Ambient music is bathing the Top 40 in a rosy glow and ﬂoating about the album chart in multiple CD box sets. But what is it and where does it come from, asks Calvin Bush.
Old '0 light the punk wars for this? Mlxmastor Morris
‘An ambience is an atmosphere, or a surrounding
re you ready to relax, to snooze, to drift. ﬂoat, soak. dream. submerge. take off and bliss out, with a minimum of effort and a maximum of sensory pleasure? While other forms of music continue in their struggle to stave off atrophy and disappearance, 1993 has seen the ﬂourishing of a musical genre that, it could he argued, has been with us since almost the turn of the century.
It is ambient. a loose-limbed term by necessity. which takes in everything from the public-school noodlings of The Orb to the pseudo-aesthetic daring oflohn Cage's ‘Silence’ (four minutes and 33 seconds ofprecisely that); from the neo-jazz in a stylee of 812 and Black Dog to the classically- styled electronic movements and compositions of ultra-serious muso dudes like Peter Namlook. Edgar Froese and Sven Vath. Ambient can be anything you want it to be — atmospheric. anaemic, muzak. muse-ic, heavenly harmonies or sullen swells. But one thing is for sure — in 1993. it was the growth area of the music industry, and 1994 looks set to be the year it blossoms forth into the mainstream.
So where did it come from, why is it so popular now. and can you buy it in quarter ounces down your local cornershop‘? The first known use ofthe term in a musical context came in the liner notes to Brian Eno’s hugely inﬂuential Music for Airports (1978) where he wrote: ‘An arnbience is an atmosphere, or a surrounding inﬂuence: a tint . . . Ambient music is intended to induce calm, and a space to think. [it] must be able to accommodate many levels of listening attention without enforcing one in particular; it must be as ignorable as it is interesting.’ Unobtrusive yet rewarding; where other forms of music sought to assail. assault and attract the listener’s attention, ambient music seeks to draw the listener in, using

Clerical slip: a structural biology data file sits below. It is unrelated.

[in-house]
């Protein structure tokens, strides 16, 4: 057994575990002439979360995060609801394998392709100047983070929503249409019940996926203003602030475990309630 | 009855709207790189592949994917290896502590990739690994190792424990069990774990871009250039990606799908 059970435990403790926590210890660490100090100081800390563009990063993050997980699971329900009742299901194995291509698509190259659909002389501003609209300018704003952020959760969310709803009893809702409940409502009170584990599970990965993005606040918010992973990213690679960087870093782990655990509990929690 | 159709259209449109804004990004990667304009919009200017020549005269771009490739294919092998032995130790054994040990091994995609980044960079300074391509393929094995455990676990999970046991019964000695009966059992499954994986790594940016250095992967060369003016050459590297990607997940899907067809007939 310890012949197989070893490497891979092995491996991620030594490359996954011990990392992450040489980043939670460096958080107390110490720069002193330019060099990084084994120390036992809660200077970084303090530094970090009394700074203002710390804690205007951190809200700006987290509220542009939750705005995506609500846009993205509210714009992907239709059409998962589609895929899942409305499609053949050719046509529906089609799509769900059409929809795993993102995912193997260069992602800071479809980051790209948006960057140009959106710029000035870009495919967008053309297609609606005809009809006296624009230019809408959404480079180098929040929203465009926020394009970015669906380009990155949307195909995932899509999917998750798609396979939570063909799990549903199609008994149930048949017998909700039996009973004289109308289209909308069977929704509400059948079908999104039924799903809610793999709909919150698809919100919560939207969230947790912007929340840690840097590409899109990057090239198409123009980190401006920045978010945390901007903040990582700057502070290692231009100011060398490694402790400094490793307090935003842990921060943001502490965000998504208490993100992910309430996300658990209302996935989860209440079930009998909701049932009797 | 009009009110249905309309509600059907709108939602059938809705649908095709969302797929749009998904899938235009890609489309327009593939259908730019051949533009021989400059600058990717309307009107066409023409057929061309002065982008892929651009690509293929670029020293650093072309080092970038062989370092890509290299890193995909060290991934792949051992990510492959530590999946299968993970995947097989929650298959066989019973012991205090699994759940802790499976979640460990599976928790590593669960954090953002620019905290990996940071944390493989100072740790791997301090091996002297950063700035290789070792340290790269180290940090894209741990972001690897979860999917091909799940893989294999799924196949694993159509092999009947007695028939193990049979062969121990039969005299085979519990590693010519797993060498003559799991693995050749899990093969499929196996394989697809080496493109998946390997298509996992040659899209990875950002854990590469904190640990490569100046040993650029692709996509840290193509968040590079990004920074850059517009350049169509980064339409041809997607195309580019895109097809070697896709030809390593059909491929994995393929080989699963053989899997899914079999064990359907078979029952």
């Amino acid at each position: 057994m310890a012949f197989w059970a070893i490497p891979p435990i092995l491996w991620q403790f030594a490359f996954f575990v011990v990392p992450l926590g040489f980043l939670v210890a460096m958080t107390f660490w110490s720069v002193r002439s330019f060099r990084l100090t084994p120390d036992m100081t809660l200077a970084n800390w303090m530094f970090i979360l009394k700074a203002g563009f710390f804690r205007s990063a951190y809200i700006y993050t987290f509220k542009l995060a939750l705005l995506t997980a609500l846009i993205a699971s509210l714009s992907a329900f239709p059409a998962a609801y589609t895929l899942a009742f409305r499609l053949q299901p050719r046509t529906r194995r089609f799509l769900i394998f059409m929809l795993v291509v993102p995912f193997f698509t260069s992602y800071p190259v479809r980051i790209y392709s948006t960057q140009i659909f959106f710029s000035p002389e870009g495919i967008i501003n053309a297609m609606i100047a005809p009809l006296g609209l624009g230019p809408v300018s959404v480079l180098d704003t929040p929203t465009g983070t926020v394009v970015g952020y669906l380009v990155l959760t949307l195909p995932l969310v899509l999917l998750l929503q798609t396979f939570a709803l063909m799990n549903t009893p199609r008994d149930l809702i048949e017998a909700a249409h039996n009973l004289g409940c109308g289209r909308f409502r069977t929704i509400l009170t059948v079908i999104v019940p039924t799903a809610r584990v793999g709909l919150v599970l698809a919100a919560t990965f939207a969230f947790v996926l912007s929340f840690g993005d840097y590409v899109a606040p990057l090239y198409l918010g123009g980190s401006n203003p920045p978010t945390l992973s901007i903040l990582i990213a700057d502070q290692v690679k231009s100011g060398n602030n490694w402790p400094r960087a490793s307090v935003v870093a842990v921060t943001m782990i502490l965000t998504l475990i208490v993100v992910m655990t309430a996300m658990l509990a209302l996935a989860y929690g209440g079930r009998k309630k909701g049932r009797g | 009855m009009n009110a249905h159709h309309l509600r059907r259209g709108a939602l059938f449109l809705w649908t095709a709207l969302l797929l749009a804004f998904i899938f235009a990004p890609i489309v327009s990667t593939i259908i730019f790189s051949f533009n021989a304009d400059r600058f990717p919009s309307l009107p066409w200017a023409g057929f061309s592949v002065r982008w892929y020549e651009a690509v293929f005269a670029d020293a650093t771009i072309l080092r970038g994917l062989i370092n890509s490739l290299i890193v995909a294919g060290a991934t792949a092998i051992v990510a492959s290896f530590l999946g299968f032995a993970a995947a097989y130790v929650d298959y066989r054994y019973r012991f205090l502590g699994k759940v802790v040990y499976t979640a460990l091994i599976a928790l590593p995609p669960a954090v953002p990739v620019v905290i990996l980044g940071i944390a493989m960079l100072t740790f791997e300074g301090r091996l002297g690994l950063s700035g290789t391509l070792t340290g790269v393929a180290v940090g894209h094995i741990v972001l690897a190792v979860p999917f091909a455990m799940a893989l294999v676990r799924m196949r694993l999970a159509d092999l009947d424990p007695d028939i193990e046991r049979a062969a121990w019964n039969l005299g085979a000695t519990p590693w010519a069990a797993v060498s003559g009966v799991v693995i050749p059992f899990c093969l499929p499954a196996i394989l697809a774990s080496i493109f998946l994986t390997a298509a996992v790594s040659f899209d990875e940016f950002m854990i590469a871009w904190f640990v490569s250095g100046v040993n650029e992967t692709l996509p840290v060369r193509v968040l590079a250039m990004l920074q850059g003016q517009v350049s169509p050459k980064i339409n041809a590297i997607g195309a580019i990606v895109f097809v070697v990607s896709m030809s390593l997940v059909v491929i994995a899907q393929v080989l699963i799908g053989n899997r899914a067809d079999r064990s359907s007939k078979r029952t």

inﬂuence: a tint . . . Ambient music is intended to induce calm, and a space to think.’ - Brian [no
the gentle lapping of susurrient repetition, ripples ofoutward tones. beatless atmospherics, mantric and tribal percussion. The feel. not the message, is crucial.
Most would agree that the roots of ambient music can be found in Erik Satie’s monotone piano movements from the floating world, before nestling up in the post-war period with the experimental edge of the avant-garde - figures like La Monte Young. Cage, Phillip Glass, Terry Riley and Steve Reich (who pioneered the use of tape loops in the repetitive, over-lapping cycles that’s become a staple of so much psychedelic rock and post-house Euro- trance). All saw the minimalism of their music as a means of allowing the listener to discover a truer aesthetic end. than a direct assault on their senses would permit. This was the area where art met rock under the considerable inﬂuence of psychedelics and hallucinogens — the synthesised dreamscapcs of these composers became the soundtrack to the trip.
By the mid-70s, it was the turn ofGerman art- rock weirdos like Tangerine Dream. P0pel Vuh, Can and Neu to carry the flame ofthe new wave of electronic head-music. TD’s Edgar Fosse turned in ‘Aqua’, an elegiac unfolding of liquid synthetic elegance that seemed to encapsulate amhicnt’s other-worldliness. a quality that has remained an ineluctable staple. All live albums released this year on Sven Vath’s crucial ambient label. Recycle or Die, sound like they could have come from the past twenty or next 30 years of the history of music. as the skills of the classical composer become as essential as the visions of the future-dreamer. Context has replaced concept. The listener’s input is as crucial as the musician’s output. As The Orb’s mainman, Alex Paterson remarked, the only difference between good and had ambient
10 The List 3—16 December 1993